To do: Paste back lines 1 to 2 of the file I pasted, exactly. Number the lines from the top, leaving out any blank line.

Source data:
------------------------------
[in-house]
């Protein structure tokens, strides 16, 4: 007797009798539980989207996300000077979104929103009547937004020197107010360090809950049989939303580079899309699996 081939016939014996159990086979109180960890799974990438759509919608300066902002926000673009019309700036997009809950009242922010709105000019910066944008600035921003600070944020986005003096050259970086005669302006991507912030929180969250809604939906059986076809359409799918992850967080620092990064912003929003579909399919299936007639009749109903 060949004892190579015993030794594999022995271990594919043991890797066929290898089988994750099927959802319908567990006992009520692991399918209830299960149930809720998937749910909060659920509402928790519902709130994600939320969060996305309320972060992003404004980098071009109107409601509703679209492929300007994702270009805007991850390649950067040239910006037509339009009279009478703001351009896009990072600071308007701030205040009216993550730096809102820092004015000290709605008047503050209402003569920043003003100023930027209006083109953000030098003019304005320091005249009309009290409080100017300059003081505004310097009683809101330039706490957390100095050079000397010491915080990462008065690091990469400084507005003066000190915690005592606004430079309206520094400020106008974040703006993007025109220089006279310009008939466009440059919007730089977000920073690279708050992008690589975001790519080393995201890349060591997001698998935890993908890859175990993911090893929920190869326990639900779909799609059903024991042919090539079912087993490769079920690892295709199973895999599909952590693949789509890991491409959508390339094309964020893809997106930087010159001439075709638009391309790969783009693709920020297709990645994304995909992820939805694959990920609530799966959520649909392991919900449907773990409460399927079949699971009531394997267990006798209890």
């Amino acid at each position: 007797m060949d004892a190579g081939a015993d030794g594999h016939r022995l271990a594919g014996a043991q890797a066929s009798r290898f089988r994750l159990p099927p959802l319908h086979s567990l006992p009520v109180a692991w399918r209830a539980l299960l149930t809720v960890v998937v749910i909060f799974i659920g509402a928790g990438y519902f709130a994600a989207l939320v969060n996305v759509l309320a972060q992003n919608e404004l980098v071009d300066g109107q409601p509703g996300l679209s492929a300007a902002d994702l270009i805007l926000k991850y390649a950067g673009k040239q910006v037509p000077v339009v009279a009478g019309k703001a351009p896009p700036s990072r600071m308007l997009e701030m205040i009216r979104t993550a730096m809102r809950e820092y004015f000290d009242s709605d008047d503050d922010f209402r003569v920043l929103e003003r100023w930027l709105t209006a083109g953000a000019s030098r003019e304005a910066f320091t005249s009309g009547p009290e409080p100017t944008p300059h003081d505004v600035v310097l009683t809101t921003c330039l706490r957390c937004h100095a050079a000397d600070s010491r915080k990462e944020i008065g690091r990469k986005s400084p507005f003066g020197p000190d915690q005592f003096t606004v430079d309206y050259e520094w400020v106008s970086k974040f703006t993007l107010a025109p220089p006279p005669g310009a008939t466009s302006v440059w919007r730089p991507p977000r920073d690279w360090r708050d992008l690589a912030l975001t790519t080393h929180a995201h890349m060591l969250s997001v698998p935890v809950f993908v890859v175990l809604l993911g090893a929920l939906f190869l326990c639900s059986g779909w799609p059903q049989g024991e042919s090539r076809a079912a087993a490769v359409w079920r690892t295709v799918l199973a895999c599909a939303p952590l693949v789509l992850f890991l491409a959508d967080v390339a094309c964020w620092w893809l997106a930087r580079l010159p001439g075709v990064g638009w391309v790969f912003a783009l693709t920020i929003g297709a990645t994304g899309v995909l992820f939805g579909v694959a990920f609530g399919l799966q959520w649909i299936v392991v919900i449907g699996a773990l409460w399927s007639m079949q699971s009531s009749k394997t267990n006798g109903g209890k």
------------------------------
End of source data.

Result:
[in-house]
């Protein structure tokens, strides 16, 4: 007797009798539980989207996300000077979104929103009547937004020197107010360090809950049989939303580079899309699996 081939016939014996159990086979109180960890799974990438759509919608300066902002926000673009019309700036997009809950009242922010709105000019910066944008600035921003600070944020986005003096050259970086005669302006991507912030929180969250809604939906059986076809359409799918992850967080620092990064912003929003579909399919299936007639009749109903 060949004892190579015993030794594999022995271990594919043991890797066929290898089988994750099927959802319908567990006992009520692991399918209830299960149930809720998937749910909060659920509402928790519902709130994600939320969060996305309320972060992003404004980098071009109107409601509703679209492929300007994702270009805007991850390649950067040239910006037509339009009279009478703001351009896009990072600071308007701030205040009216993550730096809102820092004015000290709605008047503050209402003569920043003003100023930027209006083109953000030098003019304005320091005249009309009290409080100017300059003081505004310097009683809101330039706490957390100095050079000397010491915080990462008065690091990469400084507005003066000190915690005592606004430079309206520094400020106008974040703006993007025109220089006279310009008939466009440059919007730089977000920073690279708050992008690589975001790519080393995201890349060591997001698998935890993908890859175990993911090893929920190869326990639900779909799609059903024991042919090539079912087993490769079920690892295709199973895999599909952590693949789509890991491409959508390339094309964020893809997106930087010159001439075709638009391309790969783009693709920020297709990645994304995909992820939805694959990920609530799966959520649909392991919900449907773990409460399927079949699971009531394997267990006798209890």